OB:

Describe the literary scene in Waterloo. What do you love about being a writer and reader in this community?

PM:

After living in Europe for twelve years, the first thing I did when I moved here in 2004 was check out the literary scene. At the time there was an amazing annual festival held on International Women?s Day called Calamity Jane offering readings from the likes of Helen Humphreys and Jane Urquhart. Around the same time I attended a TNQ event with Michael Winter. Both these events were a great reintroduction to the world of Canadian literature. Since then I?ve discovered the regular reading series at our local independent bookstore, Words Worth Books, along with that of St Jerome?s University, which is called Can Lit Kicks Ass. There are also lots of other writer-supportive initiatives like Storywell that offers mentoring and editing services, as well as writers workshops.

OB:

Can you name a few local establishments that visiting book-lovers should be sure to check out?

PM:

Our independent bookstore for great books and friendly, helpful staff is Words Worth Books on King Street in Waterloo. For second hand books, A Second Look, K-W Bookstore, and Old Goat Books. For a quiet cafe to read, A Matter of Taste and The Silver Spoon both on King Street in Kitchener, and Café 1842 at the Huether on King Street in Waterloo. For great art and meditative space, Kitchener Waterloo Art Gallery is worth a visit.

OB:

What do you hope festival-goers will come away with when the weekend is over?

PM:

What do we hope for? A festival that is intimate, fun, lively, where conversation between writers and readers flows through and across the sessions. We hope that people will feel they?ve discovered something or someone new, learned more about the craft of writing, and the world of publishing. We want people to feel connected to the writers, to their work, and feel the warm rush of being part of something unique and expansive. That?s not too much to ask is it?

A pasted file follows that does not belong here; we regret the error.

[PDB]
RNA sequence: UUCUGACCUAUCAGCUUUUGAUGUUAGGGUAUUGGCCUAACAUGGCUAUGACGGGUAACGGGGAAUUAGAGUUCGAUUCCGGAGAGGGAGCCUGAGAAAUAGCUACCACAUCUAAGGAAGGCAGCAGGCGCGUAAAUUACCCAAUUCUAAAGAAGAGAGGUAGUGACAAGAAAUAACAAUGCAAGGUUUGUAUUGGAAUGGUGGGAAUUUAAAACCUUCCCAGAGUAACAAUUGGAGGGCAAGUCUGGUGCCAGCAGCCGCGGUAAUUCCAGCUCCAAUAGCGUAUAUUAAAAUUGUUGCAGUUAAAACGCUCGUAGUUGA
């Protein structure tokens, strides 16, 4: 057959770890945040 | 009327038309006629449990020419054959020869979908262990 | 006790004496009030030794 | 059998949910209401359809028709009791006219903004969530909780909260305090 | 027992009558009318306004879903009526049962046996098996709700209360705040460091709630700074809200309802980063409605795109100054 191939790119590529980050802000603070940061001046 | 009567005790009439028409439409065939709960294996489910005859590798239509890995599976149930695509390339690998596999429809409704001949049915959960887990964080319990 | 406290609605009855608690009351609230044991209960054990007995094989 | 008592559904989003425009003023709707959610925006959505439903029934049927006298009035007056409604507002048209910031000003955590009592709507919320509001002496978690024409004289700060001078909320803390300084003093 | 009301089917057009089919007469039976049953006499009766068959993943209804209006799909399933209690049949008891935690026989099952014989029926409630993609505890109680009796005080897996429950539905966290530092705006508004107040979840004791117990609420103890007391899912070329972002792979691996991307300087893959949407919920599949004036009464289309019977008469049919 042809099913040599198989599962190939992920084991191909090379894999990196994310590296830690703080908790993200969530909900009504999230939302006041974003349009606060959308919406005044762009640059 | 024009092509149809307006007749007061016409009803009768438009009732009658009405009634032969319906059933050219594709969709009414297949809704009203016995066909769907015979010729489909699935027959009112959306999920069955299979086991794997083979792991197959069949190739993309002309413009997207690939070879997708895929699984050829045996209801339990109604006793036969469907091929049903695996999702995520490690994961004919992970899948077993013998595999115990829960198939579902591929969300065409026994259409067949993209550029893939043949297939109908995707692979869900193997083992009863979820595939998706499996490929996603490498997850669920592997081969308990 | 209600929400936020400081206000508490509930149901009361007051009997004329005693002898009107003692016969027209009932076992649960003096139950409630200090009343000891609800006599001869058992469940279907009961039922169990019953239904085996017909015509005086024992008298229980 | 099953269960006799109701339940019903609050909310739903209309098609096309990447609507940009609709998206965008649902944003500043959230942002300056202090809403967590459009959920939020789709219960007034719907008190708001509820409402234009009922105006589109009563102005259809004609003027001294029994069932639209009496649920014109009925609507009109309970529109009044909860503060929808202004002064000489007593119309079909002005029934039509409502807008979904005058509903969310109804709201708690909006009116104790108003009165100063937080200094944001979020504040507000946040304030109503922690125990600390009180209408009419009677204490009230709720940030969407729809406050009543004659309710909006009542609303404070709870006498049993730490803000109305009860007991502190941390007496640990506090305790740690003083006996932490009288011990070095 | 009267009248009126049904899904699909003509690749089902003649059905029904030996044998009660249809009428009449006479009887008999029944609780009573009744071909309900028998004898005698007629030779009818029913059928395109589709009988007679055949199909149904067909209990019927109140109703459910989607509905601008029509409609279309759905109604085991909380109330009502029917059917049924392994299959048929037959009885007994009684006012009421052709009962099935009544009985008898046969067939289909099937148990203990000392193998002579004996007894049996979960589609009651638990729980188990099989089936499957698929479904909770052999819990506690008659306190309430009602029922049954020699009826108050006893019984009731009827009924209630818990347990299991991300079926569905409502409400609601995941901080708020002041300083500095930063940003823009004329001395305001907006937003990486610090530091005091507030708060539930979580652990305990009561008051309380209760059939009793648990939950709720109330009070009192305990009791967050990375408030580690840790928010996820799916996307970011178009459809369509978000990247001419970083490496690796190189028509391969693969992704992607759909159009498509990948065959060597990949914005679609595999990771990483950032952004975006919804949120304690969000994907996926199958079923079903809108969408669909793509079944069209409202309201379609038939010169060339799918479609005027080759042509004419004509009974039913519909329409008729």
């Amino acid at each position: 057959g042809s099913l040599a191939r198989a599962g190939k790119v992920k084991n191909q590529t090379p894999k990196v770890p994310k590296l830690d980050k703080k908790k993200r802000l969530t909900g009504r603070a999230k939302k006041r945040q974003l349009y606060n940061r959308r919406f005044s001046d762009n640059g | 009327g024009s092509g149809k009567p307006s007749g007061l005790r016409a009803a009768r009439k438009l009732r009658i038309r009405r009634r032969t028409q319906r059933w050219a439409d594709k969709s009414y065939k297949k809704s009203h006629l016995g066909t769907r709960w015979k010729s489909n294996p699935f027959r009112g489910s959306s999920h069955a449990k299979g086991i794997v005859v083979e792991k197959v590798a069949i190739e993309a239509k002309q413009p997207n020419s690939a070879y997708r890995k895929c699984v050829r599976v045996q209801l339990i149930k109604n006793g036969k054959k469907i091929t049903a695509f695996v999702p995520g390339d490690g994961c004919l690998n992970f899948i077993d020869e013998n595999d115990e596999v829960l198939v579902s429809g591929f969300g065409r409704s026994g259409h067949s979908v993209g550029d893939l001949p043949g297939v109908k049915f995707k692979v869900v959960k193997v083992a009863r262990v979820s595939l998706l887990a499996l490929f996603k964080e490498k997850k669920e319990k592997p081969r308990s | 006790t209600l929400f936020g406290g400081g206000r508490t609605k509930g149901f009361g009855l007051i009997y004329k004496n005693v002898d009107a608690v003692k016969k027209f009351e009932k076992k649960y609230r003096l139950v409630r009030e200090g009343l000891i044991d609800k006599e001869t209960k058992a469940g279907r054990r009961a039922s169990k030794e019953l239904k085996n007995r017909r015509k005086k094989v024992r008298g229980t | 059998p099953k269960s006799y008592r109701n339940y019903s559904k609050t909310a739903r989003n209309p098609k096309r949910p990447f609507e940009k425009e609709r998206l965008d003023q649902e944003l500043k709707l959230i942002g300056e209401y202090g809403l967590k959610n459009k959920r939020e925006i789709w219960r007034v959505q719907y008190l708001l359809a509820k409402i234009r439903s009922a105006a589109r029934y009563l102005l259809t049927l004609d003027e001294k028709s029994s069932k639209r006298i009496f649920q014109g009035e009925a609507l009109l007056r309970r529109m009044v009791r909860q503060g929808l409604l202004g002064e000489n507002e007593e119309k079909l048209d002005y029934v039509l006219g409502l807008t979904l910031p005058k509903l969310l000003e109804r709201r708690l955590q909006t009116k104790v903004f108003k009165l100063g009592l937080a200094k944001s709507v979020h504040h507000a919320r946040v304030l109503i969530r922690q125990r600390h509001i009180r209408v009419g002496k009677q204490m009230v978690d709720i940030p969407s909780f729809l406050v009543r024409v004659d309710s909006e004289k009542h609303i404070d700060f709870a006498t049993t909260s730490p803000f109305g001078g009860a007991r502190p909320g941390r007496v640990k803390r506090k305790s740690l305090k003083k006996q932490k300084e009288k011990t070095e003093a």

For more information about The Wild Writers Literary Festival please visit their website. Donations to support the festival can be made here.


Pamela Mulloy is Editor of The New Quarterly, a magazine of Canadian fiction, poetry, and essays primarily about the writer?s craft that has been publishing out of Waterloo, Ontario for 31 years. Their mandate is to nurture emerging writers by publishing and promoting their work alongside that of well-established writers they admire, and to provide an editorial context in which both can be read. They try to balance serious consideration of matters literary with playfulness and invention. TNQ writers have gone on to be nominated for Giller prizes, Governor General?s Awards, Griffin Poetry Prizes, Writer?s Trust Notable Author awards, Journey prizes, Commonwealth prizes, National Magazine Awards and more.

TNQ is working with Words Worth Books, The Jazz Room and The Balsillie School to present Waterloo's first writers festival.